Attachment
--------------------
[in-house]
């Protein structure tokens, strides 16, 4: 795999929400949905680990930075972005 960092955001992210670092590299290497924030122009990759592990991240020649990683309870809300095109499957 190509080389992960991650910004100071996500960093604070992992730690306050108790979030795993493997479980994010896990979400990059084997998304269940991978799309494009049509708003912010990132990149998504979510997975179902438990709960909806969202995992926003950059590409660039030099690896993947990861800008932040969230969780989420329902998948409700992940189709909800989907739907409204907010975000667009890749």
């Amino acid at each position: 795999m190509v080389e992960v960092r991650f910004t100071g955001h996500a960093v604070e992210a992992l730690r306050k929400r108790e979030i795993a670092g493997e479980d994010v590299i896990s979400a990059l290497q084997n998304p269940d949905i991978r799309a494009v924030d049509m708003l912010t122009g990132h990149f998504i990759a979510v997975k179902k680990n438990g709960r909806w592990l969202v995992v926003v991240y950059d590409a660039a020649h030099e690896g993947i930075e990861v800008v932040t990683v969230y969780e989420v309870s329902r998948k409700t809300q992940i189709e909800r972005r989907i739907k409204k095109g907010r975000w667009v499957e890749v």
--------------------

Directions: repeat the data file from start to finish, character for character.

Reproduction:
[in-house]
């Protein structure tokens, strides 16, 4: 795999929400949905680990930075972005 960092955001992210670092590299290497924030122009990759592990991240020649990683309870809300095109499957 190509080389992960991650910004100071996500960093604070992992730690306050108790979030795993493997479980994010896990979400990059084997998304269940991978799309494009049509708003912010990132990149998504979510997975179902438990709960909806969202995992926003950059590409660039030099690896993947990861800008932040969230969780989420329902998948409700992940189709909800989907739907409204907010975000667009890749």
């Amino acid at each position: 795999m190509v080389e992960v960092r991650f910004t100071g955001h996500a960093v604070e992210a992992l730690r306050k929400r108790e979030i795993a670092g493997e479980d994010v590299i896990s979400a990059l290497q084997n998304p269940d949905i991978r799309a494009v924030d049509m708003l912010t122009g990132h990149f998504i990759a979510v997975k179902k680990n438990g709960r909806w592990l969202v995992v926003v991240y950059d590409a660039a020649h030099e690896g993947i930075e990861v800008v932040t990683v969230y969780e989420v309870s329902r998948k409700t809300q992940i189709e909800r972005r989907i739907k409204k095109g907010r975000w667009v499957e890749v």